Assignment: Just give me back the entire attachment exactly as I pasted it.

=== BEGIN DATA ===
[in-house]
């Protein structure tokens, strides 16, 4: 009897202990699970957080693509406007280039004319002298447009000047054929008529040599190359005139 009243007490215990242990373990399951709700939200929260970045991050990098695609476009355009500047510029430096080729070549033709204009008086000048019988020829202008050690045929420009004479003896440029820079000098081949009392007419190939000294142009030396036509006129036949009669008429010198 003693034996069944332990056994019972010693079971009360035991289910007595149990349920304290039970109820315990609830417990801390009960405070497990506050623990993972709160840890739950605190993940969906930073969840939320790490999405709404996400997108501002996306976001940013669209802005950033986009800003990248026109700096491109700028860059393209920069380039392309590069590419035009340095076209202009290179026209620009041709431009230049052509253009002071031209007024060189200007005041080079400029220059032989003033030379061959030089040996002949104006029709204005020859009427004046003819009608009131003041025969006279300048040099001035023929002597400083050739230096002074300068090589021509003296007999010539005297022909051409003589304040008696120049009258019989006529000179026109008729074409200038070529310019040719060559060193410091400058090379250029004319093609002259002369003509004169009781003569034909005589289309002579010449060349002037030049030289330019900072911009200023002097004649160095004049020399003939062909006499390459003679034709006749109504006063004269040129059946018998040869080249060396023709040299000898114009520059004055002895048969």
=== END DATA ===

[in-house]
């Protein structure tokens, strides 16, 4: 009897202990699970957080693509406007280039004319002298447009000047054929008529040599190359005139 009243007490215990242990373990399951709700939200929260970045991050990098695609476009355009500047510029430096080729070549033709204009008086000048019988020829202008050690045929420009004479003896440029820079000098081949009392007419190939000294142009030396036509006129036949009669008429010198 003693034996069944332990056994019972010693079971009360035991289910007595149990349920304290039970109820315990609830417990801390009960405070497990506050623990993972709160840890739950605190993940969906930073969840939320790490999405709404996400997108501002996306976001940013669209802005950033986009800003990248026109700096491109700028860059393209920069380039392309590069590419035009340095076209202009290179026209620009041709431009230049052509253009002071031209007024060189200007005041080079400029220059032989003033030379061959030089040996002949104006029709204005020859009427004046003819009608009131003041025969006279300048040099001035023929002597400083050739230096002074300068090589021509003296007999010539005297022909051409003589304040008696120049009258019989006529000179026109008729074409200038070529310019040719060559060193410091400058090379250029004319093609002259002369003509004169009781003569034909005589289309002579010449060349002037030049030289330019900072911009200023002097004649160095004049020399003939062909006499390459003679034709006749109504006063004269040129059946018998040869080249060396023709040299000898114009520059004055002895048969």